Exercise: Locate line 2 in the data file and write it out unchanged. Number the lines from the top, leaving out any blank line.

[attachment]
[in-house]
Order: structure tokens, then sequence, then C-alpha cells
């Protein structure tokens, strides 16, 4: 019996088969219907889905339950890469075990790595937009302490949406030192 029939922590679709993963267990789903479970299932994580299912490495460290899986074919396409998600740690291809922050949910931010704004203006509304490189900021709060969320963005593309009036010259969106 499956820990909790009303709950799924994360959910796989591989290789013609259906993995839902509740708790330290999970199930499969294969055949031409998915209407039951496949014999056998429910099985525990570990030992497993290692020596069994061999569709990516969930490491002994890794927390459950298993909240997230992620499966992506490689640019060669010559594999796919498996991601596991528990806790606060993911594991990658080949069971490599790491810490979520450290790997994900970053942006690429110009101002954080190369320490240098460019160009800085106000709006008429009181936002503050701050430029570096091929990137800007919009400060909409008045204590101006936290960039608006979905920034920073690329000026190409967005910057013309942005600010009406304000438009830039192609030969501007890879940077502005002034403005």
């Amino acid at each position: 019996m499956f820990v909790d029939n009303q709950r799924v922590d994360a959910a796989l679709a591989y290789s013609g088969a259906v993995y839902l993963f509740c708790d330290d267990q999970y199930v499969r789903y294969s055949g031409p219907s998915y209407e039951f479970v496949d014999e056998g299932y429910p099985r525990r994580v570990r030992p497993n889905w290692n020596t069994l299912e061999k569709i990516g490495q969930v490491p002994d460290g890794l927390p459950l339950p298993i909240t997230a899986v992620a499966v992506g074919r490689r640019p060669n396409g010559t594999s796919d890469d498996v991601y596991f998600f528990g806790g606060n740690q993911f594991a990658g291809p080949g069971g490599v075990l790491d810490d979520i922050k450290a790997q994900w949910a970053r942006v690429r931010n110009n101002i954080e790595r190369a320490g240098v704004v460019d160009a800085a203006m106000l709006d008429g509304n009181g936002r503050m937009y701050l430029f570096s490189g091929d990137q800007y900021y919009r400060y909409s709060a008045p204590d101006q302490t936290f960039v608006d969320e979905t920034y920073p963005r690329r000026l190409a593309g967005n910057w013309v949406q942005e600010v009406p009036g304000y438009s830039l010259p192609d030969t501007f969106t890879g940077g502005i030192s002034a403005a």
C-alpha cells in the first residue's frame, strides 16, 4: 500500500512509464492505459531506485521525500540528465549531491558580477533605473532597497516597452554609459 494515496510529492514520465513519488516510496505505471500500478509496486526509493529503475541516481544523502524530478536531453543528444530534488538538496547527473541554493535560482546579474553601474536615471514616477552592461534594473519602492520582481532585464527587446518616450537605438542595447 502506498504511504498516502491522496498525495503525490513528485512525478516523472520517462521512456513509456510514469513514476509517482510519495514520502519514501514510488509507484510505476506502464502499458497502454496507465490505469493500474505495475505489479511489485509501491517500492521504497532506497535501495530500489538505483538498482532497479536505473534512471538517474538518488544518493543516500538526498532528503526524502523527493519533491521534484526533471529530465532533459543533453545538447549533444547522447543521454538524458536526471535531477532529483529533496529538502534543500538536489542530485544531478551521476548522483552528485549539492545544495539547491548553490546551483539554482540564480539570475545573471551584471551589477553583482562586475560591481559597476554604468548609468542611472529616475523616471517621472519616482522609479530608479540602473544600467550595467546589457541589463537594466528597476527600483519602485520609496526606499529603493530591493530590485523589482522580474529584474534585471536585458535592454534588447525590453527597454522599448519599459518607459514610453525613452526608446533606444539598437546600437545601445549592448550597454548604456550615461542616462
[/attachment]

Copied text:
Order: structure tokens, then sequence, then C-alpha cells